Legislative Update: February 21, 2020

Minnesota State discusses bonding at Capitol

Yesterday, Minnesota State Chancellor Devinder Malhotra and Associate Vice Chancellor for Facilities Brian Yolitz were before the House Capital Investment division to discuss the system’s $271.2 million capital budget request, with an emphasis on the asset preservation (HEAPR) process.

Chancellor Malhotra reminded committee members the reason for Minnesota State’s bonding request is to better serve the 350,000 students the colleges and universities educate. He explained that the infrastructure projects will benefit teaching and learning for decades to come.

Malhotra shared that so many of the system’s buildings are 50 years old or more, so it is critical that the system maintains them in order to keep students, faculty and staff safe, warm and dry. Rep. Jack Considine, DFL-Mankato, provided an example of HEAPR dollars at work, and thanked Chancellor Malhotra for fixing the rain coming in the roof of the library at Minnesota State University, Mankato. Chancellor Malhotra responded that the students, faculty and staff at the university are also very thankful.

Associate Vice Chancellor Yolitz explained to members that the colleges and universities have received HEAPR funding in several of the past bonding bills, however, it has not kept up with the system’s needs nor aging facilities.

“As a result, we estimate there is now approximately $1 billion worth of facilities components like roofs and exteriors, boilers and HVAC systems, and utility systems that are obsolete, having exceeded their useful lives, and are now in backlog status,” Yolitz said. He continued, “Looking in the future, over the next ten years, we expect another $1.3 billion worth of facility components and systems to reach the end of their useful lives. Together they represent a $2.3 billion ten-year asset preservation need for Minnesota State academic facilities.”

The House Capital Investment division traveled throughout the state this past fall visiting the bonding requests currently before them for consideration, including many of the colleges and universities’ projects. Once the committee wraps up their hearings, the next step is to put forward a bill with the projects they are recommending to fund. The Senate Capital Investment committee has not yet met, however, they have toured the state reviewing bonding projects. As a reminder, Governor Walz is recommending $488 million for higher education, which includes $263.7 million for Minnesota State.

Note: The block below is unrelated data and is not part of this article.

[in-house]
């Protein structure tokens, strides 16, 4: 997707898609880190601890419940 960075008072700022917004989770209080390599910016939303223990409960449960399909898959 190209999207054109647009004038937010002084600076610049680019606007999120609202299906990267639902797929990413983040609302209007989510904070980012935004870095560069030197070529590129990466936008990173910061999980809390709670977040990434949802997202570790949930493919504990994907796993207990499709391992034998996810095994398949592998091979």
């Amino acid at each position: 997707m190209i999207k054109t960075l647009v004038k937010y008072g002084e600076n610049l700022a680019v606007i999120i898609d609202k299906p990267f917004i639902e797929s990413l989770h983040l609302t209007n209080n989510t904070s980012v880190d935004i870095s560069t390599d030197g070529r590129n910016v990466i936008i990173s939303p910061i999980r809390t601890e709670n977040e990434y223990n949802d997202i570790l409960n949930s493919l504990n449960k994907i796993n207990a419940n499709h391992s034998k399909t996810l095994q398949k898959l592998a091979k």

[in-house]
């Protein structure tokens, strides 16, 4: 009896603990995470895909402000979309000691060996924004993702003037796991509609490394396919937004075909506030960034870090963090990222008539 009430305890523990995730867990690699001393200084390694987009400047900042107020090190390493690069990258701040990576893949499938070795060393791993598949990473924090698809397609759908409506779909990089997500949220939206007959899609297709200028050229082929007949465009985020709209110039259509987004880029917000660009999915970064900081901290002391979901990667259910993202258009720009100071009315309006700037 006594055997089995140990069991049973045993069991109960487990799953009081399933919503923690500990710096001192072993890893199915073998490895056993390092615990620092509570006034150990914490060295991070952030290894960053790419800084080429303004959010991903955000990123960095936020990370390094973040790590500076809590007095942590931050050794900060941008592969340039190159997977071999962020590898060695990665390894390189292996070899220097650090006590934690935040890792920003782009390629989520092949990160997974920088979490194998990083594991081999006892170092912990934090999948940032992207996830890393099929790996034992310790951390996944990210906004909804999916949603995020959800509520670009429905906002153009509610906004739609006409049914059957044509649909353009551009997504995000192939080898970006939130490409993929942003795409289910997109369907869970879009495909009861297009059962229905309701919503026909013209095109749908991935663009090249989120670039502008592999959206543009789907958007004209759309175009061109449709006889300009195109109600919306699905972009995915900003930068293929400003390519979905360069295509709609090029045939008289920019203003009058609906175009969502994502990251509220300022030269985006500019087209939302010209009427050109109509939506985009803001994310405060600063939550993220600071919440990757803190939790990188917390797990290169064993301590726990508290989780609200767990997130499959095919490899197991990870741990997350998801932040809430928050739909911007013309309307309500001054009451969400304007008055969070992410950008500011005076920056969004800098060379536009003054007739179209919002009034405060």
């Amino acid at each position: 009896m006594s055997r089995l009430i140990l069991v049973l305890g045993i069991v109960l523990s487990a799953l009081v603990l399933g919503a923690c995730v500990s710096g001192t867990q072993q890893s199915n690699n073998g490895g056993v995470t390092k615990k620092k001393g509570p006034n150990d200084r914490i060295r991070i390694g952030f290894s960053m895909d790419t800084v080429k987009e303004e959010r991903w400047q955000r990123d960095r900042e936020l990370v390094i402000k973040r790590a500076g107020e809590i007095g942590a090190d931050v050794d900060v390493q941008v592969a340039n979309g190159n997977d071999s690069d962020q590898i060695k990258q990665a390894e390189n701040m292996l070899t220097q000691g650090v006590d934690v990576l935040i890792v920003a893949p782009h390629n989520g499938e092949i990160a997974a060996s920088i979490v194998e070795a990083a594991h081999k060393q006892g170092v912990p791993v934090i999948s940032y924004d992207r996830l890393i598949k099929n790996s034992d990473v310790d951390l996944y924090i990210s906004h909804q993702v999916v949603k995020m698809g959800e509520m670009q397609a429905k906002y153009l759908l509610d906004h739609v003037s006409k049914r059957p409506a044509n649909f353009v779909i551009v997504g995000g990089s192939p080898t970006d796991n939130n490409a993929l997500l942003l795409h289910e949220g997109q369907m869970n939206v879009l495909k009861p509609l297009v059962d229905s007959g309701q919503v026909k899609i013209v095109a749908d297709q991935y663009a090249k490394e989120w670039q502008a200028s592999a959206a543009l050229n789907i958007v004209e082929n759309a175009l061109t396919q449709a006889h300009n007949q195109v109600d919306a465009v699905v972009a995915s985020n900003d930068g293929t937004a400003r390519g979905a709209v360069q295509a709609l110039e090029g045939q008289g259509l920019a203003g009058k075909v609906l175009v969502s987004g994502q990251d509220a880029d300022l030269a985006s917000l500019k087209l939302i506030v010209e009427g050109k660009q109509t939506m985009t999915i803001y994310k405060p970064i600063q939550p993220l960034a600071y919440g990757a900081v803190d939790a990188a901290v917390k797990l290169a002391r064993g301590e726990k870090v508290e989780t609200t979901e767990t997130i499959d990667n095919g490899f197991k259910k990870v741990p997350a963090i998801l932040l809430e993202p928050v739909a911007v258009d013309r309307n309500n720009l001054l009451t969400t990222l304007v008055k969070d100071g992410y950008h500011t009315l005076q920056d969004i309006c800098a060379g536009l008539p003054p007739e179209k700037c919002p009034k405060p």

Monday is Minnesota State Day at the Capitol

Minnesota State Day at the Capitol is this Monday, February 24. The event will be an open house format from 2:15-4:30 p.m. in the State Capitol rotunda. Minnesota State colleges and universities will highlight eight academic programs through interactive demonstrations. There will also be student success stories representing each of the 37 colleges and universities. In addition, the system’s capital budget request will be highlighted. This will be an opportunity for legislators to learn more about the great work happening at Minnesota State campuses.

Below are the programs being highlighted at the interactive tables.

  • Anoka Technical College: Emergency Medical Services
  • Bemidji State University: Communication Studies, The Virtual Reality Environment (VRE) and Communication Apprehension
  • Bemidji State University: Center for Sustainability Studies-Undergraduate Research at the Pinewood Oil Spill Site
  • Central Lakes College: Heavy Equipment Operation & Maintenance Program
  • Normandale Community College: Vacuum and Thin Film Technology Department
  • Minnesota West Community and Technical College: Teacher Pathway Partnership
  • St. Cloud Technical and Community College: Land Surveying/Civil Engineering (LSCE) technology, Virtual Sandbox
  • Metropolitan State University: Cyber Security

Senate Republicans announce tax package

Senate Republicans announced a package of proposed tax cuts yesterday worth more than $1 billion that they say would benefit everyone in the state. The plan would use the projected $1.3 billion budget surplus to pay for the cuts initially, but would create ongoing financial obligations.

The plan would reduce the state’s lowest income tax rate, paid by all taxpayers, from 5.35 percent to 4.9 percent. The change would benefit people at all income levels at an estimated annual cost of about $440 million, Tax Committee Chair Sen. Roger Chamberlain, R-Lino Lakes, said.

The proposal also includes the elimination of the tax on Social Security Income, which would cost $430 million. The package also includes expanded education tax credits and help for farmers purchasing equipment.

Sen. Ann Rest, DFL-New Hope, the lead DFLer on the Tax committee, said any tax proposals should wait until the release of the February economic forecast on Feb. 27, which will provide the most recent budget projections for the state.

The plan will likely not get a lot of attention in the House, where there is a DFL majority. Governor Tim Walz has said he opposes the Social Security proposal and other costly tax cuts.

Committee schedules can be found HERE

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